A group of House Republicans is looking for answers from federal energy regulators two years after an independent commission committed to investigating potential threats to the electricity grid.

Two dozen lawmakers from coal-intensive states sent a letter to the Federal Energy Regulatory Commission (FERC) asking for a status update on the Grid Reliability and Resilience Pricing and Grid Resilience in Regional Transmission Organizations and Independent System Operators docket.

Commissioners voted to seek comments from grid operators after rejecting a rulemaking from the U.S. Department of Energy in early 2018 that would have subsidized struggling coal and nuclear plants.

In September 2017, U.S. Energy Secretary Rick Perry ordered FERC to consider a rulemaking that would have provided short-term to provide cost recovery to power plants that kept at least a 90-day supply of fuel on hand, which is done only by coal and nuclear plants. Oil and gas industries as well as renewable energy generators opposed the action, which the Department of Energy said was necessary for national security. The five-member FERC board unanimously rejected the order, instead giving grid operators 60 days to answer questions about improving the power system’s resilience, but the letter notes that it “appears to have taken no other formal action since that time.”

Hailing mostly from coal-heavy states like West Virginia, Illinois, Kentucky, Ohio, and Pennsylvania, the Republican lawmakers want to know what progress FERC has made on the docket, what the next steps are the commission will take “to address grid resilience,” and the timeline for these actions.

A spokeswoman said the commission would respond directly to the Members and does not publicly comment on correspondence.

“Fuel-secure sources of electricity are vital for grid resilience and reliability because they are less vulnerable to fuel supply disruptions,” the lawmakers wrote. “Yet, fuel-secure coal and nuclear plants are continuing to close at an alarming rate while the Commission waits to act.”

The Republican letter notes that in about the same period that FERC was supposed to be gathering comments from grid operators, 23,000 megawatts of coal-fired electric has shut down. In July, West-Virginia based Revelation Energy LLC, one of the largest coal producers in the country, filed for bankruptcy. Last month, another one of the country’s largest coal miners, Murray Energy, based in eastern Ohio, also filed for bankruptcy. Growing reliability of renewable energies like wind and solar plus low prices for natural gas are putting coal companies in increasingly precarious positions.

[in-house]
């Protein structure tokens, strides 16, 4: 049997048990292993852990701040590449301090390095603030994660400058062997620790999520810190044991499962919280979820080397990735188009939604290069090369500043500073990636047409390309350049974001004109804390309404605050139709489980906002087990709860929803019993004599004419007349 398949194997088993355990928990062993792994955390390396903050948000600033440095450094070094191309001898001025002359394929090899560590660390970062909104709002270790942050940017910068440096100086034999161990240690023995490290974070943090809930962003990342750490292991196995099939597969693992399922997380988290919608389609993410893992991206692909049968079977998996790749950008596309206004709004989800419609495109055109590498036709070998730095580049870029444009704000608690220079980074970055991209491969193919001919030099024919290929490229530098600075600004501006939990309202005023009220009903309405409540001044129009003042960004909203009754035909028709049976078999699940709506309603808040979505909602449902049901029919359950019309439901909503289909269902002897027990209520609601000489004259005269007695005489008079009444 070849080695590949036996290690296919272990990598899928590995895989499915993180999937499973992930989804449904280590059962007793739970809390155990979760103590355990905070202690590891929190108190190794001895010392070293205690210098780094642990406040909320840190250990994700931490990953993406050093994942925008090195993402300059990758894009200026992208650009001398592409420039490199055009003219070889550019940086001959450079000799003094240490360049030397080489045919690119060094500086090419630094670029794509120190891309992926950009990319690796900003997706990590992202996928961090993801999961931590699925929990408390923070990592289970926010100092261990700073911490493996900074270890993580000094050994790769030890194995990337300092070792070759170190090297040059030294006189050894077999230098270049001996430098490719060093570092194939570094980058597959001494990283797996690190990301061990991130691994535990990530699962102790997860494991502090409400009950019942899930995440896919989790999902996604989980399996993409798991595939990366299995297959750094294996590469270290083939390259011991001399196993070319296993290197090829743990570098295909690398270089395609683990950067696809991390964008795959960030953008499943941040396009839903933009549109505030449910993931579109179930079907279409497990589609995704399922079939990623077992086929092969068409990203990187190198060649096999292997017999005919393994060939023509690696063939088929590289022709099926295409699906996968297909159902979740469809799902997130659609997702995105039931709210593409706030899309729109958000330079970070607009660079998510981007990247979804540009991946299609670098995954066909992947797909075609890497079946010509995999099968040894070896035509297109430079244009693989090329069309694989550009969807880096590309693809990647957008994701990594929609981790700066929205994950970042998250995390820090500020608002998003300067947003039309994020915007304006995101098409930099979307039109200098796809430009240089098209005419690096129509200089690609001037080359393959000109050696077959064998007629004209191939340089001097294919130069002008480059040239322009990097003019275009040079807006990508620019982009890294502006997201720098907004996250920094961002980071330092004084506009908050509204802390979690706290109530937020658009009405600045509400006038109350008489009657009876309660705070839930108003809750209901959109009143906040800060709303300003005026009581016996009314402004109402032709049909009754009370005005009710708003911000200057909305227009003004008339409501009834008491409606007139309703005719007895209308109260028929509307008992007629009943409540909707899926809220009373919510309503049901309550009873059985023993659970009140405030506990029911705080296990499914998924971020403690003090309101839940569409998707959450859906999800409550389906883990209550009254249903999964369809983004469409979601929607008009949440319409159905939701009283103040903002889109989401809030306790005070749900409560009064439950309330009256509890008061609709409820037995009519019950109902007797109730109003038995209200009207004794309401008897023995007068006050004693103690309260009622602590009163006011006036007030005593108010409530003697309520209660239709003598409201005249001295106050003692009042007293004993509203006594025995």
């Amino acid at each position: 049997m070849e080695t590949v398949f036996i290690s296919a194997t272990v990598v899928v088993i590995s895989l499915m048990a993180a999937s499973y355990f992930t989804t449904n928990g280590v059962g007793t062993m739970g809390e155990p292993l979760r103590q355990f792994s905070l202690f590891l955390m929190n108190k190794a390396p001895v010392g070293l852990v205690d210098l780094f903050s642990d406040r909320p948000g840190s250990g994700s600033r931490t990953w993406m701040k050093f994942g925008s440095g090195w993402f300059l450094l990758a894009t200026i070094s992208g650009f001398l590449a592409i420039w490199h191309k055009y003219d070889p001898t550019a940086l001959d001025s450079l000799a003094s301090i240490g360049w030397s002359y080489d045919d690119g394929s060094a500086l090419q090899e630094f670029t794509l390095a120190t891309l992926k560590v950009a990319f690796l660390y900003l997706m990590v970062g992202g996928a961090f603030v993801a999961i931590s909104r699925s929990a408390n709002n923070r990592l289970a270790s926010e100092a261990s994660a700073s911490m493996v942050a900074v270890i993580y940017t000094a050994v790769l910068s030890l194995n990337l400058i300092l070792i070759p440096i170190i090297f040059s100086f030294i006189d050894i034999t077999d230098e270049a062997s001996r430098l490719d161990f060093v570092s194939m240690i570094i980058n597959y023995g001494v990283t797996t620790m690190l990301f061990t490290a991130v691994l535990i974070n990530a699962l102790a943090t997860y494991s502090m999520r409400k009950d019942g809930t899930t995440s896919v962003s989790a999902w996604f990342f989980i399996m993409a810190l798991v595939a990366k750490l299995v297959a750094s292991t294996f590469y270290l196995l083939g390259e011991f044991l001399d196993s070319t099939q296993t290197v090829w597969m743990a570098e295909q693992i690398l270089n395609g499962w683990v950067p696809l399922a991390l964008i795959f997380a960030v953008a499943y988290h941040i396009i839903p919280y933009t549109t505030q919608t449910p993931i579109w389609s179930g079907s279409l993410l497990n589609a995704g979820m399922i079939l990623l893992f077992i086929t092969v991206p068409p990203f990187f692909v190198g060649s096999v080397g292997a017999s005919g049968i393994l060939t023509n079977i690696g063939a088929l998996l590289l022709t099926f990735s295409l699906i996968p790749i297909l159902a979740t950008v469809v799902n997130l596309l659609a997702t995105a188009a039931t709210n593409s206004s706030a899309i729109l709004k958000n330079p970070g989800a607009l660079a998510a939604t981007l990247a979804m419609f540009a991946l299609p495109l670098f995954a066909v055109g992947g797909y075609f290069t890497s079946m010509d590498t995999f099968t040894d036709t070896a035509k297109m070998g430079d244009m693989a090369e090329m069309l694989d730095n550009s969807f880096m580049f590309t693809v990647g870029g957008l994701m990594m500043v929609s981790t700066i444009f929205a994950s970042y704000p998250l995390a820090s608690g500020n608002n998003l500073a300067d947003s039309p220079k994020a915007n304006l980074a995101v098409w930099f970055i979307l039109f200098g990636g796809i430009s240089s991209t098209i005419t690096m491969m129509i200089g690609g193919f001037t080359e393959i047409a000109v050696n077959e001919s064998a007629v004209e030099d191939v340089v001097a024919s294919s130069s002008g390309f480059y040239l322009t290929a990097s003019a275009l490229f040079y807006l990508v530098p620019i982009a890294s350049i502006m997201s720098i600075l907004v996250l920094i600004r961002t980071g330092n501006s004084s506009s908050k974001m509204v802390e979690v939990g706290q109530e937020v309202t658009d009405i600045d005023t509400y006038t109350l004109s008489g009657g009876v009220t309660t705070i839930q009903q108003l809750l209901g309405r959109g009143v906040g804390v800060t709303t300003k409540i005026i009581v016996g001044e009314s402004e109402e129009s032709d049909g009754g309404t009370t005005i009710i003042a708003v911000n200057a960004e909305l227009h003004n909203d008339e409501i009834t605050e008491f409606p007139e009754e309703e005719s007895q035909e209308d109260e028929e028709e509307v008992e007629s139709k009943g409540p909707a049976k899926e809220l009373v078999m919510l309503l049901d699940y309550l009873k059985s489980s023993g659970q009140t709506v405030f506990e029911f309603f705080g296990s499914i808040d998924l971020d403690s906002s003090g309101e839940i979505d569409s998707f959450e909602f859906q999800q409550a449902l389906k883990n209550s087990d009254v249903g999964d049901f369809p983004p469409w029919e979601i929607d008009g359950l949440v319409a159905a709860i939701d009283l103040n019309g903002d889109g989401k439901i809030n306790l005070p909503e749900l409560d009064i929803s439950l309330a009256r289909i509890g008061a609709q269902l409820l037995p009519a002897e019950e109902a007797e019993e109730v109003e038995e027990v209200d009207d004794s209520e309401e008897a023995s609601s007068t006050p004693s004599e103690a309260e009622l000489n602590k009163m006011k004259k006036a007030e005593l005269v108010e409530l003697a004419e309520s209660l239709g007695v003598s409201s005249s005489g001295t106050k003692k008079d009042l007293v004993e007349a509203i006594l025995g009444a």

FERC rejected the Department of Energy’s initial rulemaking last year arguing that it had not sufficiently made the case that grid reliability or security was at stake. A spokesman for the largest trade association representing the natural gas and oil industry said the case still isn’t being made.

“The letter points to the retirements of coal and nuclear plants since 2017, but does not actually point to any resilience or reliability issues that have accompanied these retirements,” said Dustin Meyer, director of Market Development for the American Petroleum Institute. “It also does not address the more than 24 [gigawatts] of new, dispatchable natural gas combined cycle capacity that the U.S. will have by the end 2019 – on top of major additions of smaller natural gas-powered technologies, and growth of renewable energy generation capacity.”

The head of the Kentucky Coal Association, though, said the differences between it and coal as baseload power sources make natural gas less reliable.

“When you talk about resiliency of the grid, natural gas is more volatile,” said association President Tyler White. “We believe that have a baseload power source such as coal, one that we know is reliable and resilient will give the grid the security it needs if and when something occurs.”

Four House Republicans from Kentucky signed the letter, and White added that there’s disappointment throughout the industry with the lack of action at FERC.

With forecasts calling for another severely cold winter, Jason Bostic, vice president of the West Virginia Coal Association, said the low prices of natural gas can be misleading.

“There are extreme price spikes when you need it the most,” he said, noting that extreme weather events over the last five years have resulted in natural gas supply disruptions. “We don’t think FERC is moving quickly enough to address this problem of reliability and resilience. There may be another extreme event where there’s not enough capacity. There’s a cascade effect on larger regions than what’s served by a single power plant.”

The head of the American Council on Renewable Energy, which opposed Perry’s initial efforts to prop up coal and nuclear plants, castigated efforts to subsidize “uneconomic … plants under the guise of grid resiliency.”

“The proposed rulemaking cited in this letter was built on a faulty premise and unanimously rejected by FERC for very sound reasons,” said council President Gregory Wetstone. “Numerous studies have demonstrated how renewable energy increases electric system reliability, while lowering carbon emissions and saving consumers money. If we’re going to get serious about enhancing grid resilience, we should focus on modernizing our nation’s antiquated electric grid and accelerating the transition to renewable energy.”